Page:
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39 of 41 people found the following review helpful By Charles E. Rittenburg on February 24, 2010
Format: Hardcover
Harlow Unger's "Last Founding Father" is a great read and a wonderful biography of perhaps the youngest of the Founding Fathers, but one of great character, leadership, and success in establishing our young Republic. Reminiscent of David McCullough's "John Adams," Unger does not neglect the fascinating character and contributions of Monroe's fair wife, Elizabeth Kortright Monroe, who contributed significantly to her husband's success and her country's call, and became a bit of a celebrity in her own right as an outstanding First Lady. She even demonstrates her determination and courage in a successful cloak-and-dagger operation she conducted to free Lafayette's wife, Adrienne, and her family from prison and the shadow of the guillotine during the Reign of Terror. The book is a great combination of Unger's wonderful story-telling skills and a great subject. James Monroe, a war hero, heroic Ambassador to France during the Terror, and the most popular president after George Washington, himself, made a difference for our country. How we cry out nowadays for the kind of leadership exerted by Monroe, who presided over the enviable "Era of Good Feelings," and whose perspicacity in foreign policy, including the longstanding "Monroe Doctrine," held off the machinations of European powers, Spain, France, and England, and ensured these United States were launched on a course by which our unique experiment in representative democracy would survive and would achieve our "Manifest Destiny." I personally consider David McCullough's "John Adams" to be in a class of its own, but Unger's "Last Founding Father" runs in the same vein. It is a great, very readable, and informative tribute to an often neglected American hero. I highly recommend it to the history buff or to the casual reader. Great stuff!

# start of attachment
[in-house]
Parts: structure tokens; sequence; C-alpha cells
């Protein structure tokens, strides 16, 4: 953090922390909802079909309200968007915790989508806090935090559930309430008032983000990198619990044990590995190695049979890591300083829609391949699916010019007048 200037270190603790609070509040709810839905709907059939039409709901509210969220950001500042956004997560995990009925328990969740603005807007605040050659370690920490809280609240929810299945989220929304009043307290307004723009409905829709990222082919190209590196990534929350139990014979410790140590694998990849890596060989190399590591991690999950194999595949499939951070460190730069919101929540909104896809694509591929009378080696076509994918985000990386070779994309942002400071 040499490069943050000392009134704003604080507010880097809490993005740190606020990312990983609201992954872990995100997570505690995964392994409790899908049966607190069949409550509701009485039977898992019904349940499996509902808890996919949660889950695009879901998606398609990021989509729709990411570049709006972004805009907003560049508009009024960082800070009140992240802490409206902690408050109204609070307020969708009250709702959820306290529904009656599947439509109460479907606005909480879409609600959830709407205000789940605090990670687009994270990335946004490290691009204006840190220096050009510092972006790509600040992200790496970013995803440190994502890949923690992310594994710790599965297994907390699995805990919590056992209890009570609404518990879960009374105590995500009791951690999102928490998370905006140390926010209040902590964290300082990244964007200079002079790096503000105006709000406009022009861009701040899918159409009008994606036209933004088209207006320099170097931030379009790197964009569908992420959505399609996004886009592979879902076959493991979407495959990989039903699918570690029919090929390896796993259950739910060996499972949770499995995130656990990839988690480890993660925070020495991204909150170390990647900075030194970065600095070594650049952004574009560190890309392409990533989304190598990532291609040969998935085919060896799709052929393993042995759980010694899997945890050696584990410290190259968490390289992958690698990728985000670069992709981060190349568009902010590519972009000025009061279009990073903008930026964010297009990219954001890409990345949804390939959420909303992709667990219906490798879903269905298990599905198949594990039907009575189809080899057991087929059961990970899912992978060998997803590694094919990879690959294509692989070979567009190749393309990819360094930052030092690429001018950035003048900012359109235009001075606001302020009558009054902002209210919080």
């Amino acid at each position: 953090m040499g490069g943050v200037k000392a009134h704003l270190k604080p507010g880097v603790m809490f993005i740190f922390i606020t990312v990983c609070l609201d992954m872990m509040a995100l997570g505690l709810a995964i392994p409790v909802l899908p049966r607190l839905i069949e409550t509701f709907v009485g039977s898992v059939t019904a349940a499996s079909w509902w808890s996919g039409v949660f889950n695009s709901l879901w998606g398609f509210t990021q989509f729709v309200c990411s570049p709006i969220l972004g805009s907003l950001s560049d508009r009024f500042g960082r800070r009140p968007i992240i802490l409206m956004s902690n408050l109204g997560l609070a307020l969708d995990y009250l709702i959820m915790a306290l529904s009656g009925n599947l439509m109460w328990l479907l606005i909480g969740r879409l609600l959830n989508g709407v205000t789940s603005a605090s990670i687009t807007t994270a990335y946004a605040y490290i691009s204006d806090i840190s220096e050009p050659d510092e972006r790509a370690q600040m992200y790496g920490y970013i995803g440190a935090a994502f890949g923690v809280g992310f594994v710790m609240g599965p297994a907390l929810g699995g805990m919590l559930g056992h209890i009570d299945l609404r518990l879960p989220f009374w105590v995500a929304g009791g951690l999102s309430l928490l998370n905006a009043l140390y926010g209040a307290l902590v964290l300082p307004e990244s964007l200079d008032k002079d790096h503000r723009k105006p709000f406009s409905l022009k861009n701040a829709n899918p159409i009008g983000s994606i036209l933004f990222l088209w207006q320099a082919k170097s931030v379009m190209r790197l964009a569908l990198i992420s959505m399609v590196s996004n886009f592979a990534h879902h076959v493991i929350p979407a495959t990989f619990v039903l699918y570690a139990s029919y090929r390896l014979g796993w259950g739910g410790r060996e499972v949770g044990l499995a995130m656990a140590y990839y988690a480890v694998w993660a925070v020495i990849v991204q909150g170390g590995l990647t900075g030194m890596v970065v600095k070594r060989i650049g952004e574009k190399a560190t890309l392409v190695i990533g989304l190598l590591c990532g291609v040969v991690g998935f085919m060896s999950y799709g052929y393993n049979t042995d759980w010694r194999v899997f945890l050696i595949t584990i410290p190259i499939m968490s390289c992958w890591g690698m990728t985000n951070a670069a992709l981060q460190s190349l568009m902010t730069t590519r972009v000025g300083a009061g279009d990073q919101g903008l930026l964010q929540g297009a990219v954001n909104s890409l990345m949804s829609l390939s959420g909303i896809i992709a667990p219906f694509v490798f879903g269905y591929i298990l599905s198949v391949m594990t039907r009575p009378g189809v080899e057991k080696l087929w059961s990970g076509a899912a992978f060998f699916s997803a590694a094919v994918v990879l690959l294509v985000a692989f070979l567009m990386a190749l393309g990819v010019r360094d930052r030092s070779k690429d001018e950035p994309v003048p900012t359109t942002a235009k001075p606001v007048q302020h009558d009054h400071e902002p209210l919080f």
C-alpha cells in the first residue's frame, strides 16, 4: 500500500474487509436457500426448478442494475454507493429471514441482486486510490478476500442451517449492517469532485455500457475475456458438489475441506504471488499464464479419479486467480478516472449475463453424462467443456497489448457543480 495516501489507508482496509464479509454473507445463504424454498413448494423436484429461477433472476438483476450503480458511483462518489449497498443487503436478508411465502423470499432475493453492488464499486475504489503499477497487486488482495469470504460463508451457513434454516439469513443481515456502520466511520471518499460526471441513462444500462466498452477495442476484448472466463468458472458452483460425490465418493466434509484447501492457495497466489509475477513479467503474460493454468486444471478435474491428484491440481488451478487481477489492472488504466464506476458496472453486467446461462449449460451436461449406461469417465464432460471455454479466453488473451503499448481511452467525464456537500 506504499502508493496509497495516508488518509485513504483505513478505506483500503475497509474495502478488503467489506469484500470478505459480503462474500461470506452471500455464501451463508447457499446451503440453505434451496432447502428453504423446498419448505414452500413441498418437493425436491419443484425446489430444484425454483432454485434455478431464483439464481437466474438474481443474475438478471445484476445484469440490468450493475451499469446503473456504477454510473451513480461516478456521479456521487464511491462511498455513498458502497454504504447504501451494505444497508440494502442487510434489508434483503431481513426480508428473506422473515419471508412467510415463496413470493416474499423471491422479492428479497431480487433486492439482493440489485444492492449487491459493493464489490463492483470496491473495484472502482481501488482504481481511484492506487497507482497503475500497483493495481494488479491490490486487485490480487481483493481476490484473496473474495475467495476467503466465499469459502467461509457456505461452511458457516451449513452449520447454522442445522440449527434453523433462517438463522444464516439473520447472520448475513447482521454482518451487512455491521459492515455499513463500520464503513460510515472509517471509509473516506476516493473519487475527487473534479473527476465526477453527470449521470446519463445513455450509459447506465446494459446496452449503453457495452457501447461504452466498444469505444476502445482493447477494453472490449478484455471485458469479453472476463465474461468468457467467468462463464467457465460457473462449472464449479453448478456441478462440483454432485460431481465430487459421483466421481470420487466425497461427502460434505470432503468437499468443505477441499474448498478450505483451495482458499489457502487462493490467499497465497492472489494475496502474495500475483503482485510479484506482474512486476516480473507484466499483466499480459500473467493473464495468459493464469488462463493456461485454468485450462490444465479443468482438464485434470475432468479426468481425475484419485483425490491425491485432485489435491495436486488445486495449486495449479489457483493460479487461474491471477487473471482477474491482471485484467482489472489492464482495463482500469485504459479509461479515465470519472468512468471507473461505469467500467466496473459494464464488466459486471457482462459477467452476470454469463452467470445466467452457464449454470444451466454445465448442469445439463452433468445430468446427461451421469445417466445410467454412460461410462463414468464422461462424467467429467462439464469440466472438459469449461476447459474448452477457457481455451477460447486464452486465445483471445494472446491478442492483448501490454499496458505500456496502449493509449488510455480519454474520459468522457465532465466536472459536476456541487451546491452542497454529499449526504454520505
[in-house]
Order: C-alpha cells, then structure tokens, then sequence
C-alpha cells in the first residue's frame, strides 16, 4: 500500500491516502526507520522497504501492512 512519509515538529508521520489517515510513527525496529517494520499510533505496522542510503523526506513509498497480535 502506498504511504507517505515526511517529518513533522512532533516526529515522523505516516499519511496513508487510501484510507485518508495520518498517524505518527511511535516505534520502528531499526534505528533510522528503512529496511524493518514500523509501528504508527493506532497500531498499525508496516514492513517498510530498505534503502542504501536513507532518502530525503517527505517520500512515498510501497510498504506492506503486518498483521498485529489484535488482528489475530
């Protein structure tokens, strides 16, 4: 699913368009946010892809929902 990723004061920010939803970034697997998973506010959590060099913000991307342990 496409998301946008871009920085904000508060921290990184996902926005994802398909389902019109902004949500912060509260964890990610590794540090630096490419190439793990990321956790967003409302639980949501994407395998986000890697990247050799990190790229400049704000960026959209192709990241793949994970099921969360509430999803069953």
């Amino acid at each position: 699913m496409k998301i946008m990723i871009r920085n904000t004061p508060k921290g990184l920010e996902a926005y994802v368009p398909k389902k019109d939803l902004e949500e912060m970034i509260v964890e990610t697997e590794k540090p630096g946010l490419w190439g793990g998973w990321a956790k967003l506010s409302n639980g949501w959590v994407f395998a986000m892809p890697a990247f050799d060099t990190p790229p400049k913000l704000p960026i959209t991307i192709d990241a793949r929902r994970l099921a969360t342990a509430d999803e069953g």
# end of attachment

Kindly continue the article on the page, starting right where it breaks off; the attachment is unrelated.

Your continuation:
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56 of 61 people found the following review helpful By M. Bailey on November 3, 2009
Format: Hardcover Verified Purchase
This is a brand new publication, and I'd hoped for a thoughtful treatment of Monroe's life and career such as McCullough or Ellis might offer. Instead, the book earned just 3½ stars. My main complaints are that the author appears overly enamored with his subject, using effusive and extravagant descriptions of him at every opportunity, and that Monroe never quite stands out as the main character in his own story. I can't quite put my finger on why this is so, unless the author meant the book less as a biography and more as a history of the times.

There is little analysis, just many quotes and bald statements strung together. The Louisiana Purchase is dealt with summarily, and no case is made for Monroe's ownership of its success. Madison is portrayed largely as a fool, with Monroe the genius behind the throne for much of Madison's second term.
*1809: "..., Madison - perhaps forgetting earlier Monroe-Jefferson correspondence on the subject - made what he thought was a peace offering to Monroe by reiterating Jefferson's offer of the governorship of Louisiana. Monroe took it as an insult, and the incompetent Madison was left to totter in his rickety presidential chair, with an equally incompetent secretary of state beside him."
*1814: "The explosion at Fort Washington left Madison shaking - emotionally spent. A tiny man, only slightly more than five feet tall, he had been subject of seizures much of his life that left him sickly and often rather weak. He winced at the destruction that surrounded him and all but shrank behind Monroe at the approach of angry citizens who cursed him for permitting the destruction of their city."
*And again, "In fact, Madison had lost all credibility as a national leader, and Monroe was acting as the nation's commander in chief and president.